Pope Francis accepts Cardinal Seán Brady’s resignation
Primate led through ‘most turbulent period since the Penal Laws’
Cardinal Seán Brady: remains a cardinal for life and may take part in papal elections until he is 80. Photograph: Bryan O’Brien
Pope Francis has accepted the resignation of Cardinal Seán Brady as Archbishop of Armagh and Catholic Primate of All-Ireland. Coadjutor Archbishop Eamon Martin of Armagh automatically succeeds to both positions.
Cardinal Brady, who was 75 on August 16th, submitted his resignation letter in July, as every bishop must do so on reaching 75.
He remains a cardinal for life and may take part in papal elections until he is 80.
Credited with having contributed greatly to improved relations between the churches in Ireland as part of the Northern Ireland peace process, his role as leader of the Catholic Church in Ireland was damaged in recent years following revelations about his handling of a clerical child abuse inquiry in 1975.
Challenge and inspiration
In a farewell message at mass in St Patrick’s Cathedral in Armagh, he recalled Pope Francis’s motto “miserando atque eligendo” which he said “challenges and inspires me with its message of God having mercy and at the same time choosing us, despite our sinfulness”.
“It reminds me that I too need to say sorry and to ask forgiveness. And I do so again, now,” he said. “At the same time, Pope Francis’s motto inspires me to trust in the mercy of God and to pray for the strength to do always as Jesus would have me do.”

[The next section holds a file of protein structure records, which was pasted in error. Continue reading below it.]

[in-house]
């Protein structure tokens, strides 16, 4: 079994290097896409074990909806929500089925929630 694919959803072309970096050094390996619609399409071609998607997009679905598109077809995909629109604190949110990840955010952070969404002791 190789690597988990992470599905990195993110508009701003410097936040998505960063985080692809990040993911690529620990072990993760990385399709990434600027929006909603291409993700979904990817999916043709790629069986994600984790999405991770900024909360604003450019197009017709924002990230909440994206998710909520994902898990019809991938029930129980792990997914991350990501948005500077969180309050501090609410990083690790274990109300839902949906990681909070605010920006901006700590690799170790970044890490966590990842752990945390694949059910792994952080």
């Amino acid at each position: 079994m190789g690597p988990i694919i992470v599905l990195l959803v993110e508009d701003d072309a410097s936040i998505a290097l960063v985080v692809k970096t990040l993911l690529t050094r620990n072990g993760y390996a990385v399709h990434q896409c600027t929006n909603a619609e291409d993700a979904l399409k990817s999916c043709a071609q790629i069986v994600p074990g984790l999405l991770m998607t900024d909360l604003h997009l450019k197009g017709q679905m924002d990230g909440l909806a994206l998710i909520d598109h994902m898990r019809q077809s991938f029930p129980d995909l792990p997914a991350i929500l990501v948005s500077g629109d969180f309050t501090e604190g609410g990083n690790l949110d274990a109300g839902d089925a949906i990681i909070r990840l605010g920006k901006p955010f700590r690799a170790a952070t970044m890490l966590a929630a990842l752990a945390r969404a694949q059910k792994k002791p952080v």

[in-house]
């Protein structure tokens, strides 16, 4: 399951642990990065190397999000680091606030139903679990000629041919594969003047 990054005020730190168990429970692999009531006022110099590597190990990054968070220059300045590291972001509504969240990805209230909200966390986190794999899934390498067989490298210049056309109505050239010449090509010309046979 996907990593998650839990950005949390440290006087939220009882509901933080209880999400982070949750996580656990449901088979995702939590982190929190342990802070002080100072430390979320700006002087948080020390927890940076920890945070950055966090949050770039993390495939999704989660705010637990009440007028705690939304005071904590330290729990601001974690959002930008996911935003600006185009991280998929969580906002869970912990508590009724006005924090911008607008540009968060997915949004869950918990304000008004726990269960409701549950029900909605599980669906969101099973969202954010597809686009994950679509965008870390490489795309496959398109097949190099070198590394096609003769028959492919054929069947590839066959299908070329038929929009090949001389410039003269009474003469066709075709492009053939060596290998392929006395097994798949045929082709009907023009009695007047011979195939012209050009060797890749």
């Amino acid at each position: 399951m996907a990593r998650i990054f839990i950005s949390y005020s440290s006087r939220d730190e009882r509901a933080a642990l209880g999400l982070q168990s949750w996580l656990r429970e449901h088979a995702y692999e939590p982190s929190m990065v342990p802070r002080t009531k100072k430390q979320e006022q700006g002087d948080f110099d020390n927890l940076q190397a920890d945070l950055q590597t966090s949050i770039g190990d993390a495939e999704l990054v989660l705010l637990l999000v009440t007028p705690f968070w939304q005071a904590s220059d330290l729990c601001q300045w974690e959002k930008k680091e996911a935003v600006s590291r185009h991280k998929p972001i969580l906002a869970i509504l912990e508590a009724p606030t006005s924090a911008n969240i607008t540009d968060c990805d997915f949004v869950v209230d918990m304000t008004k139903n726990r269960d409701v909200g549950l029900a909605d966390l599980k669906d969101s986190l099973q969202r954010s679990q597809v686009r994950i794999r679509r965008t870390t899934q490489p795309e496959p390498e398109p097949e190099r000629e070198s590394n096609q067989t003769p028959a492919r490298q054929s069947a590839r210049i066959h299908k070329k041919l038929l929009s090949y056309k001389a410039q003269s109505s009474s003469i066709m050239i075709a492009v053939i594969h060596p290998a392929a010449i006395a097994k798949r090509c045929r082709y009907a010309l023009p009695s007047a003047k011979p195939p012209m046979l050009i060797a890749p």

Yesterday he congratulated his successor and thanked the priests and people of Armagh and Ireland, as well as members of the other churches, for “their welcome, friendship and so much kindness over many years.”
In March 2010, it emerged that he took park in a 1975 investigation into allegations by 14-year-old Brendan Boland that he had been abused by paedophile Fr Brendan Smyth. As part of the process he swore Brendan Boland to secrecy as well as another boy he interviewed later in connection with similar allegations. The children’s parents were not informed nor were the civil authorities.
‘Generosity of spirit’
In many warm tributes yesterday, the Church of Ireland primate Archbishop Richard Clarke said the cardinal had been “a good friend to successive archbishops of Armagh and to the wider Church of Ireland throughout his archiepiscopate, and we are grateful to him for this unaffected generosity of spirit.”
Rev Dr Donald Watts, current president of the Irish Council of Churches and co-chair of the Irish Inter Church Meeting, acknowledged Cardinal Brady’s “enormous contribution” to inter-church relations in Ireland.
“He chaired meetings with a gentle humility that has enabled rich dialogue and built understanding.”
Bishop Leo O’Reilly of Kilmore diocese, of which Cardinal Brady was a priest, described him as “a humble pastor of deep faith” who had “led the Catholic Church through our most turbulent period since the Penal Laws” and who “worked tirelessly to achieve peace in Ireland”.